‘Foley was the man I always came here to see’: Thomond Park says farewell
A minute’s silence is being observed at all European rugby fixtures for Anthony Foley
Anthony “Axel” Foley was honored with both song and silence at Thomond Park as Munster took on Glasgow Warriors in their first game since the sudden death of their head coach last week.
Munster won the game 38-17 but the moment supporters will remember most from the day came after the final whistle blew.
Foley’s sons Tony and Dan were brought out onto the centre of the pitch and into the arms of the Munster rugby family - a circle of players who led a powerful rendition of Stand Up and Fight.
The two boys wept as the crowd sang the team’s battle anthem.
“I’ve never seen anything like it. It was an incredible display by Munster. It felt like the old days when we were the kings of Europe,” said supporter Brian McGee, from Cork.
A minute’s silence is being observed at all European rugby fixtures this weekend following Foley’s sudden death in Paris last week.
Munster Rugby retired its number eight jersey for Saturday’s game out of respect to the former player and head coach.
Young players and students from Shannon RFC and Foley’s former school of St Munchin’s formed a guard of honour as the teams took the field. And in a sea of red, with flags and banners aloft, the Munster battle anthem Stand Up and Fight rang out.
Earlier, fans queued to sign books of condolences and continued to leave momentos at a massive shrine of jerseys, scarfs and hats to Foley.
Munster season ticket holder Brian McCarthy, who travelled from Fermoy said: “Foley was the man I always came here to see. He wasn’t athletic but he knew where to be and when to be there. I’m the same age as him. I think I played against him once under-14 when he was at St Munchins.”
Diarmuid O’Neill and his grandson Alfie signed a book of condolences, describing Foley as a man who “gave us so much joy”.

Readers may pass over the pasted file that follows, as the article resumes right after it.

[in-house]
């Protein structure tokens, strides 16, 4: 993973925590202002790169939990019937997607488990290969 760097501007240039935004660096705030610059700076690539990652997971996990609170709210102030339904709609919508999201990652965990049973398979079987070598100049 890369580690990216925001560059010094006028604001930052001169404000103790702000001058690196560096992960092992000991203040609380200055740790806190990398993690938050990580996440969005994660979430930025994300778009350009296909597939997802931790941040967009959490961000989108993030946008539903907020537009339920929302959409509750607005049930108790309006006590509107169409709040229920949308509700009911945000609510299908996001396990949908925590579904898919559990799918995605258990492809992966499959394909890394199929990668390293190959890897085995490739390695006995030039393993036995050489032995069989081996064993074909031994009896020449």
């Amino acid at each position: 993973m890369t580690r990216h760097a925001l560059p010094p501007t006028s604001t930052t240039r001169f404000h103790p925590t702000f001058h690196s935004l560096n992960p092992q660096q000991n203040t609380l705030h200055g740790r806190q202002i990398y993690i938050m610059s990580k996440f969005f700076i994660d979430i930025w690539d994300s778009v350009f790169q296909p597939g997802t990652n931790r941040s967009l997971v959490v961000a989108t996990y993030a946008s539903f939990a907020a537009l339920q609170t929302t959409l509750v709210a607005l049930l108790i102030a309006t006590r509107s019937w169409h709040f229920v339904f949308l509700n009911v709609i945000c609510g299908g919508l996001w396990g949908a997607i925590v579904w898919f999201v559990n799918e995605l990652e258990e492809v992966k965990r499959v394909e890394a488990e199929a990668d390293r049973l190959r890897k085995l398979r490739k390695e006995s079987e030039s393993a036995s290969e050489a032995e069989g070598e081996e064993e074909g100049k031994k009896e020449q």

“He was years before his time. It’s so sad for this wife and family. We are here to wish Anthony all the best,” Mr O’Neill said.
Brian Flanagan (39), from Prospect, Limerick, said: “It’s just heartbreaking, but we will pay a fitting fair well to Axel today.”
His son Jordan (17) added: “I got chills when I saw the reception he got here at Thomond Park when they brought his coffin past. He was one of the world’s best number eights ever.”
Carmel Tierney, from Kilnaboy, Co Clare also signed the book of condolences. “He meant everything to us. He was honest and he gave Munster everything. He epitomised what Munster rugby is all about,” she said.
Shane McQuillan and his son Conor (13), from Ennis, also paid tribute.
“This is probably the biggest day in the club’s history,” said Conor.
“It’s a hugely poignant day and the match is secondary,” his father said. “Anthony Foley was an absolute inspiration both on and off the field; as a human being, as a sports man. He was Munster through and through to his DNA.”
Inside the stadium the Munster rugby choir has whipped up the home crowd with rousing renditions of rugby anthems The Fields of Athenry and There is An Isle to standing ovations.
In a statement, Munster Rugby said: “In symbolising both the heart and commitment with which he played and coached, and the immovable place he holds in the hearts of all those associated with Munster and the wider community, our jersey will carry the name ‘Axel’ under the Munster crest in each European game this season.
“Fittingly, ten years on, this season’s European jersey is a throwback to the 2005/06 jersey where Munster, under the stewardship of Axel, met their European destiny...
“May 20th 2006, his ambitions were realised and, as someone who had given his all, and some, to the cause, it was only right that Anthony was the one who lifted the trophy when Munster won their first European Cup in Cardiff’s Millennium Stadium.”